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Giro d'Italia

Roundtable: What did we learn from the Giro’s first mountain stage?

Finishing with a grueling climb up Mount Etna, the Giro d'Italia's sixth stage offered plenty of takeaways

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The Giro d’Italia took on its first mountain stage on Thursday with a trek up Mount Etna. Mitchelton-Scott rode to an impressive one-two finish on the day, with Esteban Chaves claiming the stage victory and Simon Yates nabbing the pink jersey.

As the first opportunity to see the maglia rosa hopefuls duking it out on the steep stuff, stage 6 offered plenty of talking points. Let’s roundtable!

What did today’s stage teach us about the GC contenders?

Andrew Hood @eurohoody: Confirmations on previously held thoughts: Dumoulin is looking good, and that Froome is a fighter. Dumoulin surprised me when he shelled the time trial in Jerusalem, and today confirmed he could be up for the Giro defense. Froome, meanwhile, is clearly not at his best, but you need to drive a stake through his heart to knock him out. So far, he’s still lurking around. The Giro still has a long way to go and it’s far from over. I didn’t see any fat ladies singing on top of Mount Etna.

Dane Cash @danecash: Mitchelton-Scott’s dynamic duo is a force to be reckoned with in this Giro. Simon Yates acknowledged before the Giro that both riders would lose time against the clock, and would therefore need to race aggressively on the climbs. They’re certainly off to a fine start. Expect more of the same in the coming mountain stages. Thibaut Pinot was another rider who impressed me on the slopes of Etna. He looked very comfortable on the steep stuff.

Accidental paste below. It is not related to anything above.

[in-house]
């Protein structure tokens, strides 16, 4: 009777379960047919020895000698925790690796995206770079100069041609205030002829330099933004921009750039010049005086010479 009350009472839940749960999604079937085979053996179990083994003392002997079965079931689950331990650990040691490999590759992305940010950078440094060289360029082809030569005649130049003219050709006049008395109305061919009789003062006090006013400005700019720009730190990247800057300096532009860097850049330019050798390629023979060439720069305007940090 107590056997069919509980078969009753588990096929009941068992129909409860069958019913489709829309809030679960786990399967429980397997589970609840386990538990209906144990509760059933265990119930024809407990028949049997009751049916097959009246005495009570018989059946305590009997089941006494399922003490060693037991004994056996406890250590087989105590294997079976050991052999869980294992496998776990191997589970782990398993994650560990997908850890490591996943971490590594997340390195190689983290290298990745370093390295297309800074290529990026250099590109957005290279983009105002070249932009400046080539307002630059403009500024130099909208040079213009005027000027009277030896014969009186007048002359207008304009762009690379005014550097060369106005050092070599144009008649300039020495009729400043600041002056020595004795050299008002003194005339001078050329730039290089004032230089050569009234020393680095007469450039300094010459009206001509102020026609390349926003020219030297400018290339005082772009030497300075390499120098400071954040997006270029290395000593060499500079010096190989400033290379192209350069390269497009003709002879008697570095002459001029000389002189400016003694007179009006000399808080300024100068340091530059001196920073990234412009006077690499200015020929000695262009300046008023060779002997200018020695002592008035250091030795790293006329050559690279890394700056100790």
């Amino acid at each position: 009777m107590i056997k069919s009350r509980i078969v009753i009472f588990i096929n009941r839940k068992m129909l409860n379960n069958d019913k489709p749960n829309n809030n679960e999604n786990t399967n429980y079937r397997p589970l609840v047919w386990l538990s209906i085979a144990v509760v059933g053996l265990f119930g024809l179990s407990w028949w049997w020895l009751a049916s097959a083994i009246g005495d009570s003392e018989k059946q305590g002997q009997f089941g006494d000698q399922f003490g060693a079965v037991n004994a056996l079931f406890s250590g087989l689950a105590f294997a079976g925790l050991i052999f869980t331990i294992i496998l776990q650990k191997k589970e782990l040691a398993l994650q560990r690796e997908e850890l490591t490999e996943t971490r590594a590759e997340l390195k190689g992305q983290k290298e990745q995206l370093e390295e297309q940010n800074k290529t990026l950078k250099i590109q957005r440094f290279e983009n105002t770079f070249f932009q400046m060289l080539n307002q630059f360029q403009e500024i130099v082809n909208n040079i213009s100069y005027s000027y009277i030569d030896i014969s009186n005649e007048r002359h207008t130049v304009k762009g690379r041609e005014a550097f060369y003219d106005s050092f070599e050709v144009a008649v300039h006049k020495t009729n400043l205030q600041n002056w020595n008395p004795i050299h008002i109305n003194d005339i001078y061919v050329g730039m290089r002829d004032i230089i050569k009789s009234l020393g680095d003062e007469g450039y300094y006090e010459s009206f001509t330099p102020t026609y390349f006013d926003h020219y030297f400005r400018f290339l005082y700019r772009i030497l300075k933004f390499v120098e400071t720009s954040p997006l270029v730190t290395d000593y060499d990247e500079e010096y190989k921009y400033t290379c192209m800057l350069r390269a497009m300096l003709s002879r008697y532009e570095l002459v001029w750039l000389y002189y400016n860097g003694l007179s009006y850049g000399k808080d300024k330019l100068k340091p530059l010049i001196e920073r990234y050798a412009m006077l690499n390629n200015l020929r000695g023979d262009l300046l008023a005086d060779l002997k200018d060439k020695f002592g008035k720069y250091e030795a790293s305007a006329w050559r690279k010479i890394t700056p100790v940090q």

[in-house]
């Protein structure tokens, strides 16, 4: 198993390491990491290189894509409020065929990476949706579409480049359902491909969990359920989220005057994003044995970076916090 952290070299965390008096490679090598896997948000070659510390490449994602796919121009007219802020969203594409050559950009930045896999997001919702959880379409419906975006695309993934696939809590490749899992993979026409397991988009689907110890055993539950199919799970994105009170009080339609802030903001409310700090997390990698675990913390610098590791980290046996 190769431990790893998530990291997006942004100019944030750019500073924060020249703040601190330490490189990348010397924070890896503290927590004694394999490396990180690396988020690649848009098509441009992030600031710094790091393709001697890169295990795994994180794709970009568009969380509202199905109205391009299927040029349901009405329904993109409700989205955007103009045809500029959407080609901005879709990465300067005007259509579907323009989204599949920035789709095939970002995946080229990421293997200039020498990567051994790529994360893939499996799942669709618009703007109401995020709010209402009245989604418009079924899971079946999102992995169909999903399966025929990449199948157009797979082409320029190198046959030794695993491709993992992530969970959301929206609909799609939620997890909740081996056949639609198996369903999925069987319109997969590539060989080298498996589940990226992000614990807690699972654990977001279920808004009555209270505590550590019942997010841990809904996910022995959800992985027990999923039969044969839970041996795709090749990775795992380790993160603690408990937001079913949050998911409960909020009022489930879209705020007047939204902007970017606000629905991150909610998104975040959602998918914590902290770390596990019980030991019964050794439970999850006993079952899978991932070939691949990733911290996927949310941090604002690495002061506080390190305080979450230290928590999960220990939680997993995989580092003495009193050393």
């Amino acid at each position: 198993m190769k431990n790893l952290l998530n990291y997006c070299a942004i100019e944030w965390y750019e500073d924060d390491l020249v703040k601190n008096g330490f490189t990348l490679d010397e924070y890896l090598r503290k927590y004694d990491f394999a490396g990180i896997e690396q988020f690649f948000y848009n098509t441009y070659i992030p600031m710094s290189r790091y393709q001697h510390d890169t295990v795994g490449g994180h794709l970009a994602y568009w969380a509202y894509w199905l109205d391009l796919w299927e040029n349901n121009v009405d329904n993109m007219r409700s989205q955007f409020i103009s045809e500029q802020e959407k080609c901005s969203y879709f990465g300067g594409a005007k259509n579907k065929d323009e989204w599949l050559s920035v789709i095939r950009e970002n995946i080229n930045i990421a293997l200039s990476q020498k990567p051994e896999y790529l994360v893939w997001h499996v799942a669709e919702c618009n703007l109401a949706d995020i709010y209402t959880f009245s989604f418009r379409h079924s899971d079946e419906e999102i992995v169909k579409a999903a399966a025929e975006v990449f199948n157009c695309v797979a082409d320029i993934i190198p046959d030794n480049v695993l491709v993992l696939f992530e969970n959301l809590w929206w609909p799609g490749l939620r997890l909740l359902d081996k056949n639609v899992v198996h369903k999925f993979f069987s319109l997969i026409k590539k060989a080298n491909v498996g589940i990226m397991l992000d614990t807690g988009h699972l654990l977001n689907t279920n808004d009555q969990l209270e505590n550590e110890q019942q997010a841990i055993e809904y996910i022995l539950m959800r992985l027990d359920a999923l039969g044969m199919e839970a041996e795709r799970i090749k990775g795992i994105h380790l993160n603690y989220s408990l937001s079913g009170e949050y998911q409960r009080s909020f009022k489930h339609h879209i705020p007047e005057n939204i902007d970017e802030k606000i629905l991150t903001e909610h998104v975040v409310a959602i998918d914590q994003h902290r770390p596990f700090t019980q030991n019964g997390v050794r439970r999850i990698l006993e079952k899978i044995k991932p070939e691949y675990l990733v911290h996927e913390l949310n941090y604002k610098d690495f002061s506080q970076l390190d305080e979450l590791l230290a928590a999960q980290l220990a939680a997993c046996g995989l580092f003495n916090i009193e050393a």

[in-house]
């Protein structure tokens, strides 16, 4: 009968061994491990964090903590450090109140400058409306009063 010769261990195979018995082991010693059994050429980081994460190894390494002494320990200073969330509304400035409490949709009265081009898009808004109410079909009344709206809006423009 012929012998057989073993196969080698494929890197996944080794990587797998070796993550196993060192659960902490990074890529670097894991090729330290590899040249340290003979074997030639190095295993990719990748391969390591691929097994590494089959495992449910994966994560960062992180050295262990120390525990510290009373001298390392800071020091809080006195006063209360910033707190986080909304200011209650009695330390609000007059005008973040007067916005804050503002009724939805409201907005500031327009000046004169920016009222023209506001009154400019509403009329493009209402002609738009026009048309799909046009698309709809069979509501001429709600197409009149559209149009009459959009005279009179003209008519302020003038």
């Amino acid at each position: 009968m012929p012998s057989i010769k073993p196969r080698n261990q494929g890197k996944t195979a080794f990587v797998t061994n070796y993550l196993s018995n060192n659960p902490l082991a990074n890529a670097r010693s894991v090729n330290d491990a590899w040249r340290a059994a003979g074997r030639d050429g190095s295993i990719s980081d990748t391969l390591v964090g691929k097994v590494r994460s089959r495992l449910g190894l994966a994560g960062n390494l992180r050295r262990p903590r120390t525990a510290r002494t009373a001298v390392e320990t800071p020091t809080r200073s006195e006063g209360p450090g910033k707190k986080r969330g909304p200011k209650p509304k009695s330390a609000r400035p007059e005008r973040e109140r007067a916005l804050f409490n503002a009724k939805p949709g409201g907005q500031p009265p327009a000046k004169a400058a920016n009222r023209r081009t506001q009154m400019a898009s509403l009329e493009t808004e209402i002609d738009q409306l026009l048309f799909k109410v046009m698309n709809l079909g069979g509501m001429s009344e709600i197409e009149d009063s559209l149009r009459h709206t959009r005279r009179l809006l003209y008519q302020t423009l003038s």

Spencer Powlison @spino_powerlegs: Tom Dumoulin is poised to defend his title from 2017 — no surprise there. Chris Froome isn’t actually in as much trouble as we thought he was. Fabio Aru and Thibaut Pinot are strong enough to spice up the big mountain stages. And — to my great surprise — Mitchelton-Scott’s multi-pronged GC strategy might actually work.

Yates attacks up to Chaves and then gifts him the stage win (and time bonus). Do you agree with this tactic?

Andy: Claro, hombre! Teammates first, rivals second. It was a class move by Yates and will generate good vibes around the dinner table. Going one-two in any stage is sweet, and it’s doubly delightful because each took away something. Mitchelton-Scott is a team built on a relaxed vibe away from the intensity of the racing. Sharing the wealth reflects the squad’s sense of unity. Imagine the frowns around the dinner table if Yates had pipped Chaves? The beer will be flowing tonight …. for the team staffers.

Dane: Since I highly doubt that the Giro will be decided by four seconds, I’m not too worried about the time bonus. In going off the front, with the possible expectation of having to work for Yates if the situation called for it, Chaves put in a great effort Thursday deserving of some kind of reward—might as well give him the stage win.